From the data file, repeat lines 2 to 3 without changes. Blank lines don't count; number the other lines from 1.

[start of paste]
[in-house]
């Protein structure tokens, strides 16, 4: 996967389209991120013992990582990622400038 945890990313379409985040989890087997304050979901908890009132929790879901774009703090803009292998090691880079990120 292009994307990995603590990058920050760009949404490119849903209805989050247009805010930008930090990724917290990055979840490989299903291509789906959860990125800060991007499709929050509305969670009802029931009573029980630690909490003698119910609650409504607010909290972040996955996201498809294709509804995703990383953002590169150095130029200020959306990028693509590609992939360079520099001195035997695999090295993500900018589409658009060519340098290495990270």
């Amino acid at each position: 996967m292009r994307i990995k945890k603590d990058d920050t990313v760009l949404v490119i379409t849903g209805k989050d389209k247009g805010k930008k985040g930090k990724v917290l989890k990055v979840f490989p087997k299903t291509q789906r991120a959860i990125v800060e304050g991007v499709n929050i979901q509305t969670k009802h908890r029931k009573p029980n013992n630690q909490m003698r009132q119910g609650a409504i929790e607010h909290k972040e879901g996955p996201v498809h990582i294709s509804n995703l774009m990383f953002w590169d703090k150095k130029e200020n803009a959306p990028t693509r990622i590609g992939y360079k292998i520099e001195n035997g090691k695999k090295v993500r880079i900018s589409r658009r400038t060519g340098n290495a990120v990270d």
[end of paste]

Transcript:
């Protein structure tokens, strides 16, 4: 996967389209991120013992990582990622400038 945890990313379409985040989890087997304050979901908890009132929790879901774009703090803009292998090691880079990120 292009994307990995603590990058920050760009949404490119849903209805989050247009805010930008930090990724917290990055979840490989299903291509789906959860990125800060991007499709929050509305969670009802029931009573029980630690909490003698119910609650409504607010909290972040996955996201498809294709509804995703990383953002590169150095130029200020959306990028693509590609992939360079520099001195035997695999090295993500900018589409658009060519340098290495990270």
């Amino acid at each position: 996967m292009r994307i990995k945890k603590d990058d920050t990313v760009l949404v490119i379409t849903g209805k989050d389209k247009g805010k930008k985040g930090k990724v917290l989890k990055v979840f490989p087997k299903t291509q789906r991120a959860i990125v800060e304050g991007v499709n929050i979901q509305t969670k009802h908890r029931k009573p029980n013992n630690q909490m003698r009132q119910g609650a409504i929790e607010h909290k972040e879901g996955p996201v498809h990582i294709s509804n995703l774009m990383f953002w590169d703090k150095k130029e200020n803009a959306p990028t693509r990622i590609g992939y360079k292998i520099e001195n035997g090691k695999k090295v993500r880079i900018s589409r658009r400038t060519g340098n290495a990120v990270d």